“Further encouraging signs come from the exuberance that 2021 has shown compared to past years in terms of liquidity events or so-called “exits” (typically Initial Public Offerings and extraordinary M&A transactions). Exits, in fact, are a key component of a mature startup ecosystem, as they allow the redistribution of liquidity to investors by relaunching the investment flywheel with a multiplicative effect. On this, Italy still shows a certain immaturity in the valorization of its scale-up companies and consequently in the number of liquidity events. But the path charted during 2021 and in this first month of 2022 leaves room for cautious optimism for our country.” – comments Gianluca Galgano, EY Startup and Venture Capital Leader.
Distribution of investments on a regional basis
Geographically, Lombardy is confirmed as the most fertile and promising ground for Italian startups, both in terms of number of deals (175) and capital raised by its companies (66.2 percent of total funding). In general, the trend is positive for the whole of northern Italy (including Piedmont, Emilia-Romagna, Tuscany) and for the Center, particularly Lazio. Less reassuring by contrast are the figures for Southern Italy, which contributed a meager percentage to the record achieved in 2021.
The top five sectors by investment value
From a sectoral point of view, at the top of the ranking is the Foodtech sector with more than 260 million euros raised, represented by some of the most successful rounds of the year such as Everli, Cortilia and Tannico; next comes the Fintech sector with about 255 million euros raised, represented almost entirely by the result of Scalapay. Conquering third place is the Energy sector with about 164 million euros, thanks to the deal concluded by Newcleo (a startup that develops technologies for the production of clean nuclear energy). In fourth and fifth place, with about 147 and 99 million euros, respectively, are the Proptech and Health & Lifescience sectors. Foodtech, fintech, energy, proptech, and health & lifescience accounted for about 75 percent of total inflows for the year.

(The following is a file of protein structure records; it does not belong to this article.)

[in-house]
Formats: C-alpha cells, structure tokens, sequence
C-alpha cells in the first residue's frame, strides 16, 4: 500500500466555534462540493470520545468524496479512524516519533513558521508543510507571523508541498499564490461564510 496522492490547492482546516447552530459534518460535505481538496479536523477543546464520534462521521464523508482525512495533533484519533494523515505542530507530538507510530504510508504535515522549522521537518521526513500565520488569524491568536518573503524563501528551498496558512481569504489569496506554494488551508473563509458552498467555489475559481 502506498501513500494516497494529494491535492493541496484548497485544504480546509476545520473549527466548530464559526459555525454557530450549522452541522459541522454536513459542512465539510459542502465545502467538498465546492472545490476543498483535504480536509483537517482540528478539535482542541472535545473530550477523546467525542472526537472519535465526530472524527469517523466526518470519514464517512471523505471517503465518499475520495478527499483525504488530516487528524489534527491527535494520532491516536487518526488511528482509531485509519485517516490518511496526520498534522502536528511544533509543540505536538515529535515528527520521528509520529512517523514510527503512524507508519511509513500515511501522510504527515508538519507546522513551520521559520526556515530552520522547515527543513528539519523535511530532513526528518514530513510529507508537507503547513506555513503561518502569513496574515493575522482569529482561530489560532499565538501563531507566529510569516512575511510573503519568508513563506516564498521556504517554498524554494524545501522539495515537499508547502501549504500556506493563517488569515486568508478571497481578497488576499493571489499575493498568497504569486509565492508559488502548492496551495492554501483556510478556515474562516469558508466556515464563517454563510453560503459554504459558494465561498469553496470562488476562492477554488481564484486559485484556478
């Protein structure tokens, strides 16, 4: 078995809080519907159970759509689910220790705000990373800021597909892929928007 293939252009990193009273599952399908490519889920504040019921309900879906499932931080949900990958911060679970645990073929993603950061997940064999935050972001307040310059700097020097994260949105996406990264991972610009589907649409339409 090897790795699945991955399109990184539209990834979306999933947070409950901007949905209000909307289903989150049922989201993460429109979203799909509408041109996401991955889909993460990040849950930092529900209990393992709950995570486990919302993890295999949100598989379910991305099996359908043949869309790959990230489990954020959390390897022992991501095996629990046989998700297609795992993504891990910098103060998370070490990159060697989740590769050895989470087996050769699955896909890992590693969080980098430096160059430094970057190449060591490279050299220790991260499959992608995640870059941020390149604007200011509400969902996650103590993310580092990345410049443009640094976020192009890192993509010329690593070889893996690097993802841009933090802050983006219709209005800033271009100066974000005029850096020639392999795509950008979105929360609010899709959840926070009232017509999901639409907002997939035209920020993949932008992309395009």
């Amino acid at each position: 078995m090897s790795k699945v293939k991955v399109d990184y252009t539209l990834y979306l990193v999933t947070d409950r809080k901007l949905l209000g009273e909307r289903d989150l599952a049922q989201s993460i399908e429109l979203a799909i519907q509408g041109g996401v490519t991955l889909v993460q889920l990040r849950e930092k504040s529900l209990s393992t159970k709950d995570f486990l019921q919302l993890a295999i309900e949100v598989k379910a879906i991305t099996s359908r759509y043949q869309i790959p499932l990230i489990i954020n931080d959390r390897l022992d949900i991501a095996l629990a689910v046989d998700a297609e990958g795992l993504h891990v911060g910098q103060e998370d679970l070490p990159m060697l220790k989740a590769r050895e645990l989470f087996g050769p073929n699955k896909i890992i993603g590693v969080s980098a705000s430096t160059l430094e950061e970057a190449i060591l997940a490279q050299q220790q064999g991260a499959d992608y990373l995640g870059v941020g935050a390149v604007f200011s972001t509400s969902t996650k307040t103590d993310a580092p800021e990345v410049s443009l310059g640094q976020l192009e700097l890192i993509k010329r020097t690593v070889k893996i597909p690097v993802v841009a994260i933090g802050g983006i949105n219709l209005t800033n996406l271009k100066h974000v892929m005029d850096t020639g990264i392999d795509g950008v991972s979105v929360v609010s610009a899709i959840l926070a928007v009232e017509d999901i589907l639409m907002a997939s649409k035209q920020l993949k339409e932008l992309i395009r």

Top five 2020 rounds by value of investment
The five deals that raised the largest amounts of funding during 2021 were Scalapay (which closed two rounds in 2021 of about €140 million and €40 million); Newcleo (which raised about €100 million); Casavo (which totaled €90 million in two rounds); Everli (with an investment of €85 million); and BrumBrum (funded for €65 million).
ESG, the impact of sustainability on Venture Capital.
During 2021, 66 investment deals in startups with a strategy and corporate focus on sustainability issues were surveyed, totaling about 290 million euros, or about 25 percent of the total. During 2020, 21 deals had been registered in the same sector, totaling about 118 million euros.
“The year 2021 will certainly be remembered for the way ESG and sustainability issues have come to the top of the agendas of financial investors and PE funds; Venture Capital funds are not and will not be outdone, with increasing focus and investment vehicles dedicated to the environmental and social challenges of the coming years. Also from the need to support the process of modernization and sustainable transition of companies and production chains we expect important pushes for the future further growth of VC in Italy,” Marco Daviddi closes.